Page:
OHSU's $4 Billion Economic Impact Delivers for Oregon
OHSU Extra, Summer 2010
Quick, how would you answer this question:
What value does Oregon Health & Science University bring to the state and its citizens?
If asked to describe OHSU’s value to Oregon, you might respond that OHSU is one of the nation’s leading health and research universities. Or that its scientists average one new discovery every three days. Or that its experts provide care for the most complex healthcare needs. Or that it is the only university in Oregon to grant doctoral degrees in medicine, dentistry and nursing.
Now there is a new way to calculate OHSU’s value – a dollar value: around $4 billion a year. That’s the amount of annual economic impact that OHSU has on Portland and Oregon according to a recently released analysis by ECONorthwest, the region’s leading impact analysts.
The $4 billion output is generated from spending, from grants and private contributions, and from the creation of new economic activity and jobs – as well as through personal income and tax revenue. According to the analysis, more than half of OHSU’s total economic activity is unique in the state, meaning that no other health system or university could step in to provide the same stimulus if OHSU didn’t exist.
“The importance of OHSU cannot be overstated,” said Ryan Deckert, president of the 330-member Oregon Business Association. “It’s easy to forget that a research institution is a traded sector – OHSU brings money in from out of state, just as Nike and Columbia Sportswear do, and then those resources are multiplied in our community.”
Sandra McDonough, CEO and president of the 1,400-member Portland Business Alliance, agrees with Deckert that OHSU is both a good economic bet – and a great investment. “Healthcare is a growing industry, and OHSU makes a good case for the business value of investing in higher education in key areas,” said McDonough. “OHSU provides Portland and the metro area with the money, jobs and ideas that flow from a major research institution.”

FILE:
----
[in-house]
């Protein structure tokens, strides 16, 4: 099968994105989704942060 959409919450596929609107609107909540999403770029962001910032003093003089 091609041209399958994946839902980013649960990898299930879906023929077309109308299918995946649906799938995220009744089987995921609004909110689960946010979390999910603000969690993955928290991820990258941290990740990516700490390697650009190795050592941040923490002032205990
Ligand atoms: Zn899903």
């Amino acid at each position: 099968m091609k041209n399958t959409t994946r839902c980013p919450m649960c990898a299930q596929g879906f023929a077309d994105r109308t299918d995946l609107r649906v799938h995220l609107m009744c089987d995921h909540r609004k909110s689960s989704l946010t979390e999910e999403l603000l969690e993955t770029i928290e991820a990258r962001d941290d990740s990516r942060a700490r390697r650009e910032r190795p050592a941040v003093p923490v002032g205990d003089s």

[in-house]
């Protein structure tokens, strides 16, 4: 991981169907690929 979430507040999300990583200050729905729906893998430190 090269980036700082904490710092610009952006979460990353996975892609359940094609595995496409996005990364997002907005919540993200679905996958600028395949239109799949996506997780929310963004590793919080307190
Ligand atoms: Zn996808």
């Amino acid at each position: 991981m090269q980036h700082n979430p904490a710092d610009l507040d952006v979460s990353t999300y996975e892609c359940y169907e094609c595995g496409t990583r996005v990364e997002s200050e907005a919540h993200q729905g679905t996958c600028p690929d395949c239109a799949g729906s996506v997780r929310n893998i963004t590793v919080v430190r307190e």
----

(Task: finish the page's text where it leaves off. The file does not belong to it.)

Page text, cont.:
How does OHSU’s $4 billion annual impact break down? Here are the highlights:
Note: This article is from 2010. See the latest data at www.ohsu.edu/impact.
Economic Impact in Brief
Each year OHSU generates
A sampling of companies started with OHSU research:
For more, visit OHSU Tech Transfers
Patient visits per year: 750,000+
The quality of OHSU specialty services draws patients from outside the metro area and from other states, which generate economic impact.
$300 million a year in earned competitive grants
Grants bring out-of-state money to Oregon that is used to create jobs and purchase supplies and services. OHSU research has led to multiple startups, nearly three-quarters of which operate in Oregon, or did at one time (see box, right).
Giving tops $100 million in FY2007 and FY2009Generous gifts from philanthropic partners support OHSU’s vital missions each year (see box, right). More than 80 percent of those contributions are directed to programs and initiatives – especially advanced research activities – that are unique in Oregon.
Number of students: 2,583
Students who come to Oregon for medical, dental, nursing, pharmacy, physician assistant and graduate science programs stimulate the state’s economy to the tune of nearly $45 million a year spent on local businesses and services. In addition, because most of OHSU’s graduate health education programs are unique in the state, nearly all spending associated with them would disappear if OHSU didn’t exist.
OHSU employees: 12,800
The number of OHSU employees in conjunction with the number of jobs that OHSU creates in the community (primarily related to operations, capital spending, student spending and startup companies) results in around 35,000 jobs each year that are part of OHSU’s total economic impact.
Building a new urban neighborhoodOHSU’s decision to expand within Portland’s urban core sparked the development of the South Waterfront District and the formation of the city’s Science and Technology Quarter, which will include the Schnitzer Campus, a new OHSU educational campus now in the planning stages. The campus will be made possible by a gift of land from Schnitzer Investment Corp. valued at $34 million and an anonymous $40 million gift to advance multidisciplinary medical education.
Note: The ECONorthwest analysis is based on figures from FY07 (July 1, 2006-June 30, 2007), the most recent year for which all data was available when the analysts began their work. Most observers
believe that OHSU’s impact has grown since 2007. The more than $80 million in competitively awarded stimulus funding that has come to OHSU since 2009 was not included in the study.